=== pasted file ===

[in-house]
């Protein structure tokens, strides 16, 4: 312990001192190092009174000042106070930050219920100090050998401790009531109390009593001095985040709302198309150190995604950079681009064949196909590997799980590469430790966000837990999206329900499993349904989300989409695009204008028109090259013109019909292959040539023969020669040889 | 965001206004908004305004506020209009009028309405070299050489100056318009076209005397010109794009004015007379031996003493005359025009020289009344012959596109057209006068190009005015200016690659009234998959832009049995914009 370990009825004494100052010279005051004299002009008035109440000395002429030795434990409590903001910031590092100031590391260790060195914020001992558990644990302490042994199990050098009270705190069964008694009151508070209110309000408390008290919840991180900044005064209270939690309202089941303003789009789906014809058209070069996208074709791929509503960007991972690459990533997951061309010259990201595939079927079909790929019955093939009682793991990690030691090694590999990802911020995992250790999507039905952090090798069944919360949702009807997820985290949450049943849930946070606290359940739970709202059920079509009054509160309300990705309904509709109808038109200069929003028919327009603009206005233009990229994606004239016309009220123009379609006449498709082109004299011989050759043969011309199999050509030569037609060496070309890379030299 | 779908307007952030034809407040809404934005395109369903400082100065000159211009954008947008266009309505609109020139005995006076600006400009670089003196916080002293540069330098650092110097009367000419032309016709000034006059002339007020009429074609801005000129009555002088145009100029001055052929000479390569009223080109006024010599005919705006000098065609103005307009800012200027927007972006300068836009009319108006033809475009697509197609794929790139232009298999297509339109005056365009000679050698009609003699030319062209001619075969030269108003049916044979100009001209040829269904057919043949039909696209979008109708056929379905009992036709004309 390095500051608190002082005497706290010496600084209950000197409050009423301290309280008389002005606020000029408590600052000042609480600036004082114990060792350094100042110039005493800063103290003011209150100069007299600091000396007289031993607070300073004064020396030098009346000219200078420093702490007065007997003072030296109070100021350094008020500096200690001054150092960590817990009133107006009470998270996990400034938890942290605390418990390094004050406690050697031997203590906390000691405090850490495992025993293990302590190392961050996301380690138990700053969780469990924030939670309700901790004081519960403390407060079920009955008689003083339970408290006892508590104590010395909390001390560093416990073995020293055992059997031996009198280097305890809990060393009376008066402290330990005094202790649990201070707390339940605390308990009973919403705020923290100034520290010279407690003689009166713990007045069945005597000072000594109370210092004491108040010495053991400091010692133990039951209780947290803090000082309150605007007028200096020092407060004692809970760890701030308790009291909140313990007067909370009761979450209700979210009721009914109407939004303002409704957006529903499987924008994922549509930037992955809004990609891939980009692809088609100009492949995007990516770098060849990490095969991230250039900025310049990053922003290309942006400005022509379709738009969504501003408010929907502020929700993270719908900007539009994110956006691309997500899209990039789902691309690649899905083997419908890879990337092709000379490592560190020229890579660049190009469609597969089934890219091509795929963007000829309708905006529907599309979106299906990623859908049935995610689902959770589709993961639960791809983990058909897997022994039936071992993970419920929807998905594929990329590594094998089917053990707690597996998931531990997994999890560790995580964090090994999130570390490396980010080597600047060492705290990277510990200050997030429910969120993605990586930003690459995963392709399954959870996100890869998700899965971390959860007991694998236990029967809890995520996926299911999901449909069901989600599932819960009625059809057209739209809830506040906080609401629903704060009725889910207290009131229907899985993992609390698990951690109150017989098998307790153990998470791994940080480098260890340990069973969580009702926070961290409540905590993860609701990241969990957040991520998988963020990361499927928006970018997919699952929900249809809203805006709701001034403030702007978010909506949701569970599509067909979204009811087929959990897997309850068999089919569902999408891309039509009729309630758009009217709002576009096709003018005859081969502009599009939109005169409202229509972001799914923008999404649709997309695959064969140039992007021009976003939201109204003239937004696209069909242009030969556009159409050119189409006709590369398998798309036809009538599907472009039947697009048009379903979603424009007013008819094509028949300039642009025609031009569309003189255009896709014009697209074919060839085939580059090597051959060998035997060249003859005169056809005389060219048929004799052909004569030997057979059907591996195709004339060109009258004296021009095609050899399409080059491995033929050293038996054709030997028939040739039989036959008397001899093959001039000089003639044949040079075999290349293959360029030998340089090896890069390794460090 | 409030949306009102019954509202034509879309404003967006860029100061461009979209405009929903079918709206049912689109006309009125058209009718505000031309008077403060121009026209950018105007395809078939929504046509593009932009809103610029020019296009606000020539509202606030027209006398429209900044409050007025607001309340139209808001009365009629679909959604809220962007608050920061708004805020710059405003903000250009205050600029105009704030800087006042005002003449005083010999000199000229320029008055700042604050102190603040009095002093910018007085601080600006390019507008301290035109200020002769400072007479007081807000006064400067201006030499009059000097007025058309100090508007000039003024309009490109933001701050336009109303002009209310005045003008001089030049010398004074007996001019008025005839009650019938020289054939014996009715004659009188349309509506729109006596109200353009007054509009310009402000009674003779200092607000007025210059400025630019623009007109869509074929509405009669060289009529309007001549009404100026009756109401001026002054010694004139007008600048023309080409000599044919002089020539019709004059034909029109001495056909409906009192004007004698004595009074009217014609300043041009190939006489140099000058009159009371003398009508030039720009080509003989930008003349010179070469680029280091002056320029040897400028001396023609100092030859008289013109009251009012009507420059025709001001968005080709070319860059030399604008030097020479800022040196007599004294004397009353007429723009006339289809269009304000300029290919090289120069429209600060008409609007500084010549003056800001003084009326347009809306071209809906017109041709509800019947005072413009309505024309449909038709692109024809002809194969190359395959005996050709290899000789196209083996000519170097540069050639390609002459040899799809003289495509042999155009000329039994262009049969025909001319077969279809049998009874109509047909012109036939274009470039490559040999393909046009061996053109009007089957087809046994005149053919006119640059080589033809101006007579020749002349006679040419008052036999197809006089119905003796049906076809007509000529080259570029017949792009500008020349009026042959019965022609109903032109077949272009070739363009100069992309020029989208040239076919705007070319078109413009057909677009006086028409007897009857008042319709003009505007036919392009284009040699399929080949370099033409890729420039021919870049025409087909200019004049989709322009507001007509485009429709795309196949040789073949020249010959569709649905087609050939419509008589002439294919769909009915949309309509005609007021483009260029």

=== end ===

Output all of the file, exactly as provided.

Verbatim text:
[in-house]
């Protein structure tokens, strides 16, 4: 312990001192190092009174000042106070930050219920100090050998401790009531109390009593001095985040709302198309150190995604950079681009064949196909590997799980590469430790966000837990999206329900499993349904989300989409695009204008028109090259013109019909292959040539023969020669040889 | 965001206004908004305004506020209009009028309405070299050489100056318009076209005397010109794009004015007379031996003493005359025009020289009344012959596109057209006068190009005015200016690659009234998959832009049995914009 370990009825004494100052010279005051004299002009008035109440000395002429030795434990409590903001910031590092100031590391260790060195914020001992558990644990302490042994199990050098009270705190069964008694009151508070209110309000408390008290919840991180900044005064209270939690309202089941303003789009789906014809058209070069996208074709791929509503960007991972690459990533997951061309010259990201595939079927079909790929019955093939009682793991990690030691090694590999990802911020995992250790999507039905952090090798069944919360949702009807997820985290949450049943849930946070606290359940739970709202059920079509009054509160309300990705309904509709109808038109200069929003028919327009603009206005233009990229994606004239016309009220123009379609006449498709082109004299011989050759043969011309199999050509030569037609060496070309890379030299 | 779908307007952030034809407040809404934005395109369903400082100065000159211009954008947008266009309505609109020139005995006076600006400009670089003196916080002293540069330098650092110097009367000419032309016709000034006059002339007020009429074609801005000129009555002088145009100029001055052929000479390569009223080109006024010599005919705006000098065609103005307009800012200027927007972006300068836009009319108006033809475009697509197609794929790139232009298999297509339109005056365009000679050698009609003699030319062209001619075969030269108003049916044979100009001209040829269904057919043949039909696209979008109708056929379905009992036709004309 390095500051608190002082005497706290010496600084209950000197409050009423301290309280008389002005606020000029408590600052000042609480600036004082114990060792350094100042110039005493800063103290003011209150100069007299600091000396007289031993607070300073004064020396030098009346000219200078420093702490007065007997003072030296109070100021350094008020500096200690001054150092960590817990009133107006009470998270996990400034938890942290605390418990390094004050406690050697031997203590906390000691405090850490495992025993293990302590190392961050996301380690138990700053969780469990924030939670309700901790004081519960403390407060079920009955008689003083339970408290006892508590104590010395909390001390560093416990073995020293055992059997031996009198280097305890809990060393009376008066402290330990005094202790649990201070707390339940605390308990009973919403705020923290100034520290010279407690003689009166713990007045069945005597000072000594109370210092004491108040010495053991400091010692133990039951209780947290803090000082309150605007007028200096020092407060004692809970760890701030308790009291909140313990007067909370009761979450209700979210009721009914109407939004303002409704957006529903499987924008994922549509930037992955809004990609891939980009692809088609100009492949995007990516770098060849990490095969991230250039900025310049990053922003290309942006400005022509379709738009969504501003408010929907502020929700993270719908900007539009994110956006691309997500899209990039789902691309690649899905083997419908890879990337092709000379490592560190020229890579660049190009469609597969089934890219091509795929963007000829309708905006529907599309979106299906990623859908049935995610689902959770589709993961639960791809983990058909897997022994039936071992993970419920929807998905594929990329590594094998089917053990707690597996998931531990997994999890560790995580964090090994999130570390490396980010080597600047060492705290990277510990200050997030429910969120993605990586930003690459995963392709399954959870996100890869998700899965971390959860007991694998236990029967809890995520996926299911999901449909069901989600599932819960009625059809057209739209809830506040906080609401629903704060009725889910207290009131229907899985993992609390698990951690109150017989098998307790153990998470791994940080480098260890340990069973969580009702926070961290409540905590993860609701990241969990957040991520998988963020990361499927928006970018997919699952929900249809809203805006709701001034403030702007978010909506949701569970599509067909979204009811087929959990897997309850068999089919569902999408891309039509009729309630758009009217709002576009096709003018005859081969502009599009939109005169409202229509972001799914923008999404649709997309695959064969140039992007021009976003939201109204003239937004696209069909242009030969556009159409050119189409006709590369398998798309036809009538599907472009039947697009048009379903979603424009007013008819094509028949300039642009025609031009569309003189255009896709014009697209074919060839085939580059090597051959060998035997060249003859005169056809005389060219048929004799052909004569030997057979059907591996195709004339060109009258004296021009095609050899399409080059491995033929050293038996054709030997028939040739039989036959008397001899093959001039000089003639044949040079075999290349293959360029030998340089090896890069390794460090 | 409030949306009102019954509202034509879309404003967006860029100061461009979209405009929903079918709206049912689109006309009125058209009718505000031309008077403060121009026209950018105007395809078939929504046509593009932009809103610029020019296009606000020539509202606030027209006398429209900044409050007025607001309340139209808001009365009629679909959604809220962007608050920061708004805020710059405003903000250009205050600029105009704030800087006042005002003449005083010999000199000229320029008055700042604050102190603040009095002093910018007085601080600006390019507008301290035109200020002769400072007479007081807000006064400067201006030499009059000097007025058309100090508007000039003024309009490109933001701050336009109303002009209310005045003008001089030049010398004074007996001019008025005839009650019938020289054939014996009715004659009188349309509506729109006596109200353009007054509009310009402000009674003779200092607000007025210059400025630019623009007109869509074929509405009669060289009529309007001549009404100026009756109401001026002054010694004139007008600048023309080409000599044919002089020539019709004059034909029109001495056909409906009192004007004698004595009074009217014609300043041009190939006489140099000058009159009371003398009508030039720009080509003989930008003349010179070469680029280091002056320029040897400028001396023609100092030859008289013109009251009012009507420059025709001001968005080709070319860059030399604008030097020479800022040196007599004294004397009353007429723009006339289809269009304000300029290919090289120069429209600060008409609007500084010549003056800001003084009326347009809306071209809906017109041709509800019947005072413009309505024309449909038709692109024809002809194969190359395959005996050709290899000789196209083996000519170097540069050639390609002459040899799809003289495509042999155009000329039994262009049969025909001319077969279809049998009874109509047909012109036939274009470039490559040999393909046009061996053109009007089957087809046994005149053919006119640059080589033809101006007579020749002349006679040419008052036999197809006089119905003796049906076809007509000529080259570029017949792009500008020349009026042959019965022609109903032109077949272009070739363009100069992309020029989208040239076919705007070319078109413009057909677009006086028409007897009857008042319709003009505007036919392009284009040699399929080949370099033409890729420039021919870049025409087909200019004049989709322009507001007509485009429709795309196949040789073949020249010959569709649905087609050939419509008589002439294919769909009915949309309509005609007021483009260029």